Figure 2. Genetic relationships of C. auris isolates from dog ears and clade I strains from other countries inferred based on concatenated genome-wide SNPs. Branches with bootstrap support over 0.95 are highlighted in purple. Indian strains were labelled with triangles in various colours to indicate their isolation sources. The inner colour strips specify the geographic location of the isolates.
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Table 1. Distribution of yeasts and bacteria on the skin and in the ear of 87 dogs collected from North Delhi, India.
Table 1. Distribution of yeasts and bacteria on the skin and in the ear of 87 dogs collected from North Delhi, India.
Disease Categories in Dogs (Numbers)Period of SamplingYeastsBacterial Isolation
(Body Site, No. of Dogs Positive for the Given Species)
(Body Site, No. of Dogs Positive for the Given Species)
Amplicon Sequencing
(ITS Reads for C. auris/Total Reads Matched to Fungal ITS; Percentage of ITS Reads)
Group IA
Chronic skin disease with otitis externa (n = 8),
27-09-22 to 17-04-23C. auris (E *, n = 1) (D1) @
C. rugosa (E, n = 2),
C. krusei (E, n = 3) (D2) @
C. lusitaniae (E, n = 1)
C. glabrata (S #, n = 1) (D3) @
C. auris from ear swab of D1 dog (34394/27920633; 0.12%)
C. auris from ear swab of D2 dog (39577/59853350; 0.06%)
C. auris from skin swab of D3 dog (3231/479708; 0.67%)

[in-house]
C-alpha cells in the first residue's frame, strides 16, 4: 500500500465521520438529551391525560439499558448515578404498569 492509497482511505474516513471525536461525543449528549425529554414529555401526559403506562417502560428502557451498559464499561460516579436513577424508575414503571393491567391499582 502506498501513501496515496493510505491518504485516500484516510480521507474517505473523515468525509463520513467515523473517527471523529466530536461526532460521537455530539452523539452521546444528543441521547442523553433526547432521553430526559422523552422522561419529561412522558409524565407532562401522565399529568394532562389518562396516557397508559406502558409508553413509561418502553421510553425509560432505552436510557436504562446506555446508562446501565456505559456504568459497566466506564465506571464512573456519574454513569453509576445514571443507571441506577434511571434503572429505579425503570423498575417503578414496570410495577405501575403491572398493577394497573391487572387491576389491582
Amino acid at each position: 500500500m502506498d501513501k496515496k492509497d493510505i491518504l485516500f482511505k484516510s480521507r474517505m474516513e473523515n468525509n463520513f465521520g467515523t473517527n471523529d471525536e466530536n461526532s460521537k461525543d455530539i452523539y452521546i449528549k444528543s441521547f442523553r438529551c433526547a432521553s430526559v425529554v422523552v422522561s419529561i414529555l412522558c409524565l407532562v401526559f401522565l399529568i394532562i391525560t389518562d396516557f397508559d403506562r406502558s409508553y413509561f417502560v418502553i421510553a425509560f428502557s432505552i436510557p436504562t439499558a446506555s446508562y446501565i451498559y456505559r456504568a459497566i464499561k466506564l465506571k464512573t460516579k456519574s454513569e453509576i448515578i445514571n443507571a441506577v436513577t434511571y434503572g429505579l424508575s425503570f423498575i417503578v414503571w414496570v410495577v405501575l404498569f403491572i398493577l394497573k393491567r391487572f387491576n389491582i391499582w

A. baumanii (E, n = 1)
S. pseudointermedius (S, n = 1)
Group IB
Chronic skin disease (n = 44),
14-08-22 to 17-04-23C. auris (E, n = 1) (D4) @
M. pachydermatis (E, n = 11; S, n = 3)
C. tropicalis (E, n = 8; S, n = 3),
T. asahii (E, n = 7),
C. glabrata (E, n = 6, S; n = 1),
C. rugosa (E, n =1),
C. albicans (E, n = 1),
NDA. baumanii (E, n =15; S, n = 2)
S. pseudointermedius (E, n = 9; S, n = 2)
S. intermedius, (E, n = 1; S, n = 1)
K. pneumoniae (E, n = 1)
S. simulans (S, n = 1)
S. schleiferi (S, n = 1)
P. aeruginosa (E, n = 1)
Group II
Negative for skin and ear infections (n = 35),
11-05-22 to 02-09-22C. tropicalis (E, n = 3; S, n = 3)
M. pachydermatis (E, n = 3; S, n = 1)
C. krusei (E, n = 2)
C. lusitaniae (S, n = 2)
C. parapsilosis (E, n = 1)
NDA. baumanii (E, n = 1; S, n = 2),
S. pseudointermedius (E, n = 6),
P. aeruginosa (E, n = 3; S, n = 1)
S. schleiferi (E, n = 1; S, n = 1)
S. intermedius (S, n = 2),
K. pneumoniae (S, n = 1),
E. faecalis (S, n = 1),
B. cereus (E, n = 1)
* ear, @ dogs positive for C. auris either by culture or ITS amplicon sequencing, # skin.
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Yadav, A.; Wang, Y.; Jain, K.; Panwar, V.A.R.; Kaur, H.; Kasana, V.; Xu, J.; Chowdhary, A. Candida auris in Dog Ears. J. Fungi 2023, 9, 720.

AMA Style

Yadav A, Wang Y, Jain K, Panwar VAR, Kaur H, Kasana V, Xu J, Chowdhary A. Candida auris in Dog Ears. Journal of Fungi. 2023; 9(7):720.

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Yadav, Anamika, Yue Wang, Kusum Jain, Vijay Amrit Raj Panwar, Hardeep Kaur, Vikas Kasana, Jianping Xu, and Anuradha Chowdhary. 2023. "Candida auris in Dog Ears" Journal of Fungi 9, no. 7: 720.